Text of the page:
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Requests for secrecy must be filed publicly

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Asking a court to keep certain documents secret must be done publicly, a San Diego federal judge ordered June 3…

Asking a court to keep certain documents secret must be done publicly, a San Diego federal judge ordered June 3 in a corruption case involving former Rep. Randy "Duke" Cunningham. If a party wishes to file papers in secret, U.S. District Judge Larry Burns said, it must ask to do so openly to give the public the opportunity to oppose the secrecy, citing precedent from the U.S. Court of Appeals in San Francisco.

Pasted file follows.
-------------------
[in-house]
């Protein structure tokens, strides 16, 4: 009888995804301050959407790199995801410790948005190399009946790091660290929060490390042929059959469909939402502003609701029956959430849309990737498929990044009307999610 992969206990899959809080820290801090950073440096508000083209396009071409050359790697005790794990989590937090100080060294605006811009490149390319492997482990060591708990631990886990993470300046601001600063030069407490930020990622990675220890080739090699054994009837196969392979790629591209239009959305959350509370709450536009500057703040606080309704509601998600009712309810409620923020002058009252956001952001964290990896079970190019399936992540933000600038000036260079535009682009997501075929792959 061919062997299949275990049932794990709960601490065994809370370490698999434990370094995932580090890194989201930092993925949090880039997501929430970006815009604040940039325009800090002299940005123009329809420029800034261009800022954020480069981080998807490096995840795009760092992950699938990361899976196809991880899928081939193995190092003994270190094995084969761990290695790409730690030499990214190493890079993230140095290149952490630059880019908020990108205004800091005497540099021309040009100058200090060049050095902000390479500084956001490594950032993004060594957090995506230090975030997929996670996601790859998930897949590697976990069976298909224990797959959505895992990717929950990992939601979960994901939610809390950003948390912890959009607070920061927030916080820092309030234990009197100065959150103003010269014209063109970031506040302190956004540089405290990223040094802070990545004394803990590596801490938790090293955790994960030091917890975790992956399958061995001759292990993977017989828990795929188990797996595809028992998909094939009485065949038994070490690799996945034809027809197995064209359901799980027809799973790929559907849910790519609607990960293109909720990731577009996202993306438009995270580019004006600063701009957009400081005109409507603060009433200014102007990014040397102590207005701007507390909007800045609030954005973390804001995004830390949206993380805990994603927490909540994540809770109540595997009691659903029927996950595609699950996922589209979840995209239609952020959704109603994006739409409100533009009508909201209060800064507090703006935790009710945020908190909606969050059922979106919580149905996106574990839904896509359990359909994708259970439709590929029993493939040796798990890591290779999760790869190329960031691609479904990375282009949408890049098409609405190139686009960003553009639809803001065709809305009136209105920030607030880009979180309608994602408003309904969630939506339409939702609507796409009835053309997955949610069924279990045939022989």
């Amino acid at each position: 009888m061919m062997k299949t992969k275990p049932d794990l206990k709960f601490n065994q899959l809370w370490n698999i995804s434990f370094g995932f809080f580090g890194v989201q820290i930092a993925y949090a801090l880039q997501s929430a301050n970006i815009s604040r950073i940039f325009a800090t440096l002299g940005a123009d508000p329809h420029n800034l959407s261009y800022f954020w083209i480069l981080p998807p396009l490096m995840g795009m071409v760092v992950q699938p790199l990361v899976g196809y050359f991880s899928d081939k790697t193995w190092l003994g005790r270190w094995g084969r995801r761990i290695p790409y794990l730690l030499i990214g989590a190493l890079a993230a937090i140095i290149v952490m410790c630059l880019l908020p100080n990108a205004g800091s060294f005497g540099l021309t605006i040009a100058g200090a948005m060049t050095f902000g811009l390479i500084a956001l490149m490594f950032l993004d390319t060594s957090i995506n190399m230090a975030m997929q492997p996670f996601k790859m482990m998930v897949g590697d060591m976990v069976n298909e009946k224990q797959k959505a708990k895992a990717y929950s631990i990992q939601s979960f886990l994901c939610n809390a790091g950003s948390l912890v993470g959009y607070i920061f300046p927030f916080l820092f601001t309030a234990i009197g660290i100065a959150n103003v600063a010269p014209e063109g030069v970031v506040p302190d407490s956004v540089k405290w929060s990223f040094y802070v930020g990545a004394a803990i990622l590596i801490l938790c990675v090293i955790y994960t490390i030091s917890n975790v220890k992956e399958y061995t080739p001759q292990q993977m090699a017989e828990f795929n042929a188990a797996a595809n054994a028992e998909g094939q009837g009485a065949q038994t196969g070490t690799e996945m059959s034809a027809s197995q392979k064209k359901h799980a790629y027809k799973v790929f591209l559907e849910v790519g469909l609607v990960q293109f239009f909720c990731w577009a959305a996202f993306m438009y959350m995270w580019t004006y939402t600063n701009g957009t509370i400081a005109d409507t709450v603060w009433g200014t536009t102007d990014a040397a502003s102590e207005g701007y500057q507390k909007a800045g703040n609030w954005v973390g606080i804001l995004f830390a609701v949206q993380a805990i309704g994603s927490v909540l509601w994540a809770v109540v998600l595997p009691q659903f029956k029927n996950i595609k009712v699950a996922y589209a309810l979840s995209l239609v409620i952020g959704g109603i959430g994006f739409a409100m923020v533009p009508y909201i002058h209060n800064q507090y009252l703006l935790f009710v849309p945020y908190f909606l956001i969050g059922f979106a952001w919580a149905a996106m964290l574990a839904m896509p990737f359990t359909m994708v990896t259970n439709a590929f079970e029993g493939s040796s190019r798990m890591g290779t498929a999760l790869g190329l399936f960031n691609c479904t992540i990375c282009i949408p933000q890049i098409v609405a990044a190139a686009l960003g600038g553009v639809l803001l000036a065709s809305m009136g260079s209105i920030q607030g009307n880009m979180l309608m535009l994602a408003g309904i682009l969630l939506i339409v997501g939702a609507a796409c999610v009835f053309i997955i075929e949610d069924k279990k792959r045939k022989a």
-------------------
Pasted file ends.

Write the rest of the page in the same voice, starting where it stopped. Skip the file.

Burns, however, refused to provide access to a letter related to Thomas Kontogiannis, a Cunningham associate convicted of money laundering and sentenced to eight years in prison. The letter was mentioned in open court, but Burns cited a Ninth Circuit ruling on the Classified Information Procedures Act and applied it to the letter because it was delivered to his office in an envelope marked "Top Secret.